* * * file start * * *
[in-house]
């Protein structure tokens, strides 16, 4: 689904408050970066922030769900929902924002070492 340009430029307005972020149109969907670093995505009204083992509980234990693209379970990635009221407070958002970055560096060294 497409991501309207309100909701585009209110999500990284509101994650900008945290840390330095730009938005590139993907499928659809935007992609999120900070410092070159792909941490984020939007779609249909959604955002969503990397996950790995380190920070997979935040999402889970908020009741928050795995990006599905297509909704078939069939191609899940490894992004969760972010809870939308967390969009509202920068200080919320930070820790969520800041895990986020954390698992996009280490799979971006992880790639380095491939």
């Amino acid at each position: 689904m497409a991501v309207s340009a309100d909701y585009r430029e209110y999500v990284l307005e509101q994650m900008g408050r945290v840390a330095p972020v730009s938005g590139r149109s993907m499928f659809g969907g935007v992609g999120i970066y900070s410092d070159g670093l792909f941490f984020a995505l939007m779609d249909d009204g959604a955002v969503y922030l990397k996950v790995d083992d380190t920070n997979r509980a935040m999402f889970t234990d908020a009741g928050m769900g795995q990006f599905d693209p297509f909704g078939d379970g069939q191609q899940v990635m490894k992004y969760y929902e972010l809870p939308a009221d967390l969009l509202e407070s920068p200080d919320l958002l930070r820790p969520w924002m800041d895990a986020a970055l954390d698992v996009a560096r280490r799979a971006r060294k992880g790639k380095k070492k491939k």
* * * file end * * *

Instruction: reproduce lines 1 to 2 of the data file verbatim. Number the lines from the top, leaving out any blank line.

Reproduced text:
[in-house]
């Protein structure tokens, strides 16, 4: 689904408050970066922030769900929902924002070492 340009430029307005972020149109969907670093995505009204083992509980234990693209379970990635009221407070958002970055560096060294 497409991501309207309100909701585009209110999500990284509101994650900008945290840390330095730009938005590139993907499928659809935007992609999120900070410092070159792909941490984020939007779609249909959604955002969503990397996950790995380190920070997979935040999402889970908020009741928050795995990006599905297509909704078939069939191609899940490894992004969760972010809870939308967390969009509202920068200080919320930070820790969520800041895990986020954390698992996009280490799979971006992880790639380095491939």